3. Self-ratings of sleepiness increase with time of continuous sleep deprivation, with a clear cyclic component associated with time of day.


        The fact that the effects of sleep deprivation are correlated with physiological circadian rhythms helps us to understand its complex nature (Folkard and Akerstedt 1992). These effects should be viewed as a result of a phase shift of the sleep-wakefulness cycle in one’s daily life.

        The effects of continuous work or sleep deprivation thus include not only a reduction in alertness but decreased performance capabilities, increased probability of falling asleep, lowered well-being and morale and impaired safety. When such periods of sleep deprivation are repeated, as in the case of shift workers, their health may be affected (Rutenfranz 1982; Koller 1983; Costa et al. 1990). An important aim of research is thus to determine to what extent sleep deprivation damages the well-being of individuals and how we can best use the recovery function of sleep in reducing such effects.

        Effects of Sleep Deprivation

        During and after a night of sleep deprivation, the physiological circadian rhythms of the human body seem to remain sustained. For example, the body temperature curve during the first day’s work among night-shift workers tends to keep its basic circadian pattern. During the night hours, the temperature declines towards early morning hours, rebounds to rise during the subsequent daytime and falls again after an afternoon peak. The physiological rhythms are known to get “adjusted” to the reversed sleep-wakefulness cycles of night-shift workers only gradually in the course of several days of repeated night shifts. This means that the effects on performance and sleepiness are more significant during night hours than in the daytime. The effects of sleep deprivation are therefore variably associated with the original circadian rhythms seen in physiological and psychological functions.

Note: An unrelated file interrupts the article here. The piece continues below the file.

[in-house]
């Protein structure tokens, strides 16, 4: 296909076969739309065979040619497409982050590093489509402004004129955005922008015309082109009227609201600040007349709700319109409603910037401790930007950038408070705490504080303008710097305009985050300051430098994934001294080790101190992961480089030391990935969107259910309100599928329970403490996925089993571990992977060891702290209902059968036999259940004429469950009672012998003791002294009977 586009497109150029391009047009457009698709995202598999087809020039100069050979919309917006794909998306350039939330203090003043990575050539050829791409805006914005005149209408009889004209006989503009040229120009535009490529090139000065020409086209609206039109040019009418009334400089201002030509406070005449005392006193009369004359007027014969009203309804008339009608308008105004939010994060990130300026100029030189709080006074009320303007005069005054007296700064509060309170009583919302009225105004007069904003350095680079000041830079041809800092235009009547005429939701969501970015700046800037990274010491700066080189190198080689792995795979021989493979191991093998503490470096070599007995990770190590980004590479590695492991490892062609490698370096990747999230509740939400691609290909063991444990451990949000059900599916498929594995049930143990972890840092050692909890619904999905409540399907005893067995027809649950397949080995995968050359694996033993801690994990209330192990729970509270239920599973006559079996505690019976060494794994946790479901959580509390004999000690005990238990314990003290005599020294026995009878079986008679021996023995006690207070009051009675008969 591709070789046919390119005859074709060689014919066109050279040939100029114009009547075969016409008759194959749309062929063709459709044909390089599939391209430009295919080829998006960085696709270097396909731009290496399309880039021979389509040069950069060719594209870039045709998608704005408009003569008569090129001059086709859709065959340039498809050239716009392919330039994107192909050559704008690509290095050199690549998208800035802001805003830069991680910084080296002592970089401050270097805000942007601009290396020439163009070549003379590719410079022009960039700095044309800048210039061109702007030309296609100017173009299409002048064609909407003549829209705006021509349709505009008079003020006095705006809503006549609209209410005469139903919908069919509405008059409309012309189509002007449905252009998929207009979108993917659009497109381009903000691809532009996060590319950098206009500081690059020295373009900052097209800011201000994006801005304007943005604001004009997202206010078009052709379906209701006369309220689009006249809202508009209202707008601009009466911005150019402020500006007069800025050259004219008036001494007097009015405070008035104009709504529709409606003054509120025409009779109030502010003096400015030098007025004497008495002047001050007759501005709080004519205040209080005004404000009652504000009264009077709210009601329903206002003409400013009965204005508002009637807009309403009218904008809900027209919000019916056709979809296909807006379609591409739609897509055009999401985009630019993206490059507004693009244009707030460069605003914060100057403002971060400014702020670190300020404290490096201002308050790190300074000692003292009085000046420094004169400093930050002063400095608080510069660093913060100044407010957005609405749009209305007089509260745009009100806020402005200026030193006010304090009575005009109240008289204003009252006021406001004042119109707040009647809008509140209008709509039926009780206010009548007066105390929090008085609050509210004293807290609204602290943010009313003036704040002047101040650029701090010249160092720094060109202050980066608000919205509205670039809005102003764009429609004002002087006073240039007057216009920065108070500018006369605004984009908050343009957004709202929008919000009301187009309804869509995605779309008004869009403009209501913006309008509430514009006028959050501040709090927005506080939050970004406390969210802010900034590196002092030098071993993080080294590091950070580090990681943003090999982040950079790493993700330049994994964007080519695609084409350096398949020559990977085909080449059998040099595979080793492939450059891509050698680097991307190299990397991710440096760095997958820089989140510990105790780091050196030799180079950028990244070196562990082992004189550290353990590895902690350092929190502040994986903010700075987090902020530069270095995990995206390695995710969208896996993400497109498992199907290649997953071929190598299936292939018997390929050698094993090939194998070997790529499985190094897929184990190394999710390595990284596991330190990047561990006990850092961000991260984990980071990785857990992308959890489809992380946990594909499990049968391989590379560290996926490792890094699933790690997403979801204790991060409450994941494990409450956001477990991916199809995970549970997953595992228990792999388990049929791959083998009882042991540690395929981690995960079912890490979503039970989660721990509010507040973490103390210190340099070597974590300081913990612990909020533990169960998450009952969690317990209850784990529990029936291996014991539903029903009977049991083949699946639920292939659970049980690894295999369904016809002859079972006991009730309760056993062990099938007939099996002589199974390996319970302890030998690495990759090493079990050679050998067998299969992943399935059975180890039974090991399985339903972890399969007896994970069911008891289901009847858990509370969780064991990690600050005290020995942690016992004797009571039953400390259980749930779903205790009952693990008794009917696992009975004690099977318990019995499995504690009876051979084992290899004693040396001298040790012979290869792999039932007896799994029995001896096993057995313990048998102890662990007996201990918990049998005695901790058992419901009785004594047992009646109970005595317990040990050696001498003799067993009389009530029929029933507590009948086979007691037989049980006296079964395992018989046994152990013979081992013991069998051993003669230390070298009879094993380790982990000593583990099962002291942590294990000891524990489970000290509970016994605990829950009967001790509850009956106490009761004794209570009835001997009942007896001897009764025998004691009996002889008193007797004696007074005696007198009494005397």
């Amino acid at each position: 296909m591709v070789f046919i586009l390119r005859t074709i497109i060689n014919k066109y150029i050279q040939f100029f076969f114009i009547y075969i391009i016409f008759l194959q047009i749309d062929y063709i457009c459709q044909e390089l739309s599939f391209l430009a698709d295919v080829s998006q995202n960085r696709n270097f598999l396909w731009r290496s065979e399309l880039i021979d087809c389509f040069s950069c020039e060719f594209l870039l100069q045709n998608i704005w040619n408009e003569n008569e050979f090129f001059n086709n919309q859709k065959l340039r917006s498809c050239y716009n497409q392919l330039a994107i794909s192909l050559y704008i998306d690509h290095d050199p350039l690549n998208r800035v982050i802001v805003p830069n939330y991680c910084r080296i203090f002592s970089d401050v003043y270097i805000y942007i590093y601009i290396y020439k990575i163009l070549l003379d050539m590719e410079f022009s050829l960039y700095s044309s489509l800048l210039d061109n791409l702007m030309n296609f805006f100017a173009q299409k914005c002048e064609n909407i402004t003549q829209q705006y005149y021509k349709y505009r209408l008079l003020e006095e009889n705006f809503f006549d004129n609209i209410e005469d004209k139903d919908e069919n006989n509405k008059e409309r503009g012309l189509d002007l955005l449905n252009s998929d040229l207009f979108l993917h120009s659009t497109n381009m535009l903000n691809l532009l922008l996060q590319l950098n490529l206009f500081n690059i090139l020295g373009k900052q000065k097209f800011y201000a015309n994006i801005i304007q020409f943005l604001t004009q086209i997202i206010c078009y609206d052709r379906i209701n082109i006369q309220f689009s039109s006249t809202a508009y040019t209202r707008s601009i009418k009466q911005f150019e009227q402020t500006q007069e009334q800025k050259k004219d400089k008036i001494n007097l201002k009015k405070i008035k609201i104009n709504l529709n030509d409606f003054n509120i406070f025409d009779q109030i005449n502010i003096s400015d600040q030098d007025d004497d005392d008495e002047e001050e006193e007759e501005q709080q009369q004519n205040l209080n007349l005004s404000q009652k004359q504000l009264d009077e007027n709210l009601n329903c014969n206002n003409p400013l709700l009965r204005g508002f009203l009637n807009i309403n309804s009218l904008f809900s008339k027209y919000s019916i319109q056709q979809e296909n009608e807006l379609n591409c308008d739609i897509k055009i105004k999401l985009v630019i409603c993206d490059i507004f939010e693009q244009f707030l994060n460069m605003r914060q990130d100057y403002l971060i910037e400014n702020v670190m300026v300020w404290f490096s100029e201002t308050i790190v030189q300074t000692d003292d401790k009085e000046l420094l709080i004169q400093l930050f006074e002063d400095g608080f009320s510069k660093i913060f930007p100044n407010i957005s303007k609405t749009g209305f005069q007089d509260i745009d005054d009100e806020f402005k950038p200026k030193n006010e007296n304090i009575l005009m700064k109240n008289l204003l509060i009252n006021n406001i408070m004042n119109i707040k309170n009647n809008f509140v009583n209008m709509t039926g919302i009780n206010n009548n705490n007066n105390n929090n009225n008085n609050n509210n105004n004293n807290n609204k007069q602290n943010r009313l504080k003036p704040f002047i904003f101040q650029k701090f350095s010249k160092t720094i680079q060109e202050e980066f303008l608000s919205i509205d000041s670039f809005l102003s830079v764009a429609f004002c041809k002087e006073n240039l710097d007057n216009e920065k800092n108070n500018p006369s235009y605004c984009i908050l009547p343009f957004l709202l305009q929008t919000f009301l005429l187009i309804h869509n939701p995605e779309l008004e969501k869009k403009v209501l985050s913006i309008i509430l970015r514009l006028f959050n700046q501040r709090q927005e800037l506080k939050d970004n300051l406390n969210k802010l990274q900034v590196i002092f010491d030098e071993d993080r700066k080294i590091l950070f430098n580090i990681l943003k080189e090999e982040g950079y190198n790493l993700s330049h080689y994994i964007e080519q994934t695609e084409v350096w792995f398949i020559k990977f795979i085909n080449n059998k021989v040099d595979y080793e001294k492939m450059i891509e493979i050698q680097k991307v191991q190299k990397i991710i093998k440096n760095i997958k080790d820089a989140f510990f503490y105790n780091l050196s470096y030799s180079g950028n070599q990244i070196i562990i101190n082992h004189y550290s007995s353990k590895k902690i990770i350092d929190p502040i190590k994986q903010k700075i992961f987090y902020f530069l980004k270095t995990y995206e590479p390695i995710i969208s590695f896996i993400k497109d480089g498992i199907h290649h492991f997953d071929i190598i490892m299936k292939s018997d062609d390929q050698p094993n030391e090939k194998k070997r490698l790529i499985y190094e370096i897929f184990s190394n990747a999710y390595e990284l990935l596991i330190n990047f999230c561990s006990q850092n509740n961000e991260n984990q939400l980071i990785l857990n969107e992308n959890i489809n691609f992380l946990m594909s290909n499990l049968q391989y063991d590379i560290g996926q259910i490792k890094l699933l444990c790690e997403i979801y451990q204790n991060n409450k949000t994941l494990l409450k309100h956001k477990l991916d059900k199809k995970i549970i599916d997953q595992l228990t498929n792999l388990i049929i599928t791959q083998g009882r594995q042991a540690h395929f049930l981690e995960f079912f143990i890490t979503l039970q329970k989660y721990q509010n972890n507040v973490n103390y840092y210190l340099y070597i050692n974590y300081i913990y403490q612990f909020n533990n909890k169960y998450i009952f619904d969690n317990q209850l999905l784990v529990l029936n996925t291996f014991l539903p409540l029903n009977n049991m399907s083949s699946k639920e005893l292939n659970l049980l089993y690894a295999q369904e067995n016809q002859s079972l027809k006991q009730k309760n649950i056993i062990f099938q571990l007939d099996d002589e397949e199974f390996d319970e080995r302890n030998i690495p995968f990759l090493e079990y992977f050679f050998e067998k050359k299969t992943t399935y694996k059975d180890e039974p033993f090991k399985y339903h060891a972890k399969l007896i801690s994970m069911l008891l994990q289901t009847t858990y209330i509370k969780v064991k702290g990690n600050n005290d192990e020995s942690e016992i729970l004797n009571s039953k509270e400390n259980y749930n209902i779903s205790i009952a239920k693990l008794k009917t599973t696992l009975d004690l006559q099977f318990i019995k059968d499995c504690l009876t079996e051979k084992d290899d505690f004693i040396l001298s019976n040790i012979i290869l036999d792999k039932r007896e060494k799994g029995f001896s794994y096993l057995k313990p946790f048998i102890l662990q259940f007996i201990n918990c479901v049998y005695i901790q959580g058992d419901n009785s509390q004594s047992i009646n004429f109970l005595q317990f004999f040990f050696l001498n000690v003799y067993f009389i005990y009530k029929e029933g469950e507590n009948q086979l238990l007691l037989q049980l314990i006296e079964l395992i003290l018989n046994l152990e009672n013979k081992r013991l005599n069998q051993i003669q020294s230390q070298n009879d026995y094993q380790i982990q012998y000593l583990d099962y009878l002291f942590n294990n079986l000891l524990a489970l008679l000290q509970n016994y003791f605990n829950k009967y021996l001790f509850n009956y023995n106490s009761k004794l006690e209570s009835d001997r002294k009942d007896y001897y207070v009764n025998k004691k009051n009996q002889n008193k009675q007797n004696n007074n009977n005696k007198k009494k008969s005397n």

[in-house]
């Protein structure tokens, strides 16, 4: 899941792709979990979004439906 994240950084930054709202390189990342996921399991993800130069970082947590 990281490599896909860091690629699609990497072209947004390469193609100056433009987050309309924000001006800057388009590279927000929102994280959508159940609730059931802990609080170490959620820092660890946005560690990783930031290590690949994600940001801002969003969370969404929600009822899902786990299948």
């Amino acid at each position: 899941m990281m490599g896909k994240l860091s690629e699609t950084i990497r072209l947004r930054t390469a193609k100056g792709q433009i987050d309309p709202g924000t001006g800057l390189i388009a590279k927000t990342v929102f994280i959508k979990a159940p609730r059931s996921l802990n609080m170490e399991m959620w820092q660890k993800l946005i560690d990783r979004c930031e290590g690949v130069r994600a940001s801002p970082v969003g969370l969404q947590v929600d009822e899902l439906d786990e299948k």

The effects of sleep deprivation on performance depend on the type of the task to be performed. Different characteristics of the task influence the effects (Fröberg 1985; Folkard and Monk 1985; Folkard and Akerstedt 1992). Generally, a complex task is more vulnerable than a simpler task. Performance of a task involving an increasing number of digits or a more complex coding deteriorates more during three days of sleep loss (Fröberg 1985; Wilkinson 1964). Paced tasks that need to be responded to within a certain interval deteriorate more than self-paced tasks. Practical examples of vulnerable tasks include serial reactions to defined stimulations, simple sorting operations, the recording of coded messages, copy typing, display monitoring and continuous inspection. Effects of sleep deprivation on strenuous physical performance are also known. Typical effects of prolonged sleep deprivation on performance (on a visual task) is shown in figure 2 (Dinges 1992). The effects are more pronounced after two nights of sleep loss (40-56 hours) than after one night of sleep loss (16-40 hours).

        Figure 2. Regression lines fit to response speed (the reciprocal of response times) on a 10-minute simple, unprepared visual task administered repeatedly to healthy young adults during no sleep loss (5-16 hours), one night of sleep loss (16-40 hours) and two nights of sleep loss (40-56 hours)


        The degree to which the performance of tasks is affected also appears to depend on how it is influenced by the “masking” components of the circadian rhythms. For example, some measures of performance, such as five-target memory search tasks, are found to adjust to night work considerably more quickly than serial reaction time tasks, and hence they may be relatively unimpaired on rapidly rotating shift systems (Folkard et al. 1993). Such differences in the effects of endogenous physiological body clock rhythms and their masking components must be taken into account in considering the safety and accuracy of performance under the influence of sleep deprivation.